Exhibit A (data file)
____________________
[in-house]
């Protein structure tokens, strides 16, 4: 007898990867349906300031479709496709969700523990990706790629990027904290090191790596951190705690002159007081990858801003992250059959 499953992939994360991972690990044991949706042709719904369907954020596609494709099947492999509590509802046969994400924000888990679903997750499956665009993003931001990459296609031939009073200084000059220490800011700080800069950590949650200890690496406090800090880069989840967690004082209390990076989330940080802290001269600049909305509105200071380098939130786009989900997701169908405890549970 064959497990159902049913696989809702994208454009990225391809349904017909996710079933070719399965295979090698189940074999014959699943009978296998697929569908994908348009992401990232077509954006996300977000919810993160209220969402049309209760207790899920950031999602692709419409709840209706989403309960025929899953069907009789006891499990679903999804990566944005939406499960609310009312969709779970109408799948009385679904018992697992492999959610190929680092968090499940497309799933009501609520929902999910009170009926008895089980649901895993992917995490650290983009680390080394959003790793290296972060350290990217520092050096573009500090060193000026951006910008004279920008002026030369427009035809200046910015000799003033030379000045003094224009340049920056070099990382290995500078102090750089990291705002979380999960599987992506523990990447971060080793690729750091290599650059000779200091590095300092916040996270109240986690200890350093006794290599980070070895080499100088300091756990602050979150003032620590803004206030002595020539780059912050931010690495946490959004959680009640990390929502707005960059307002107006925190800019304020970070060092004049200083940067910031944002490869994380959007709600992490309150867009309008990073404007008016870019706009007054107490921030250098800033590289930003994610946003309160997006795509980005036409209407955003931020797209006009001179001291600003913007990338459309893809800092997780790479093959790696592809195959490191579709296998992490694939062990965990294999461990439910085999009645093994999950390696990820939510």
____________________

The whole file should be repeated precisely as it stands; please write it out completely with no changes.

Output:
[in-house]
């Protein structure tokens, strides 16, 4: 007898990867349906300031479709496709969700523990990706790629990027904290090191790596951190705690002159007081990858801003992250059959 499953992939994360991972690990044991949706042709719904369907954020596609494709099947492999509590509802046969994400924000888990679903997750499956665009993003931001990459296609031939009073200084000059220490800011700080800069950590949650200890690496406090800090880069989840967690004082209390990076989330940080802290001269600049909305509105200071380098939130786009989900997701169908405890549970 064959497990159902049913696989809702994208454009990225391809349904017909996710079933070719399965295979090698189940074999014959699943009978296998697929569908994908348009992401990232077509954006996300977000919810993160209220969402049309209760207790899920950031999602692709419409709840209706989403309960025929899953069907009789006891499990679903999804990566944005939406499960609310009312969709779970109408799948009385679904018992697992492999959610190929680092968090499940497309799933009501609520929902999910009170009926008895089980649901895993992917995490650290983009680390080394959003790793290296972060350290990217520092050096573009500090060193000026951006910008004279920008002026030369427009035809200046910015000799003033030379000045003094224009340049920056070099990382290995500078102090750089990291705002979380999960599987992506523990990447971060080793690729750091290599650059000779200091590095300092916040996270109240986690200890350093006794290599980070070895080499100088300091756990602050979150003032620590803004206030002595020539780059912050931010690495946490959004959680009640990390929502707005960059307002107006925190800019304020970070060092004049200083940067910031944002490869994380959007709600992490309150867009309008990073404007008016870019706009007054107490921030250098800033590289930003994610946003309160997006795509980005036409209407955003931020797209006009001179001291600003913007990338459309893809800092997780790479093959790696592809195959490191579709296998992490694939062990965990294999461990439910085999009645093994999950390696990820939510």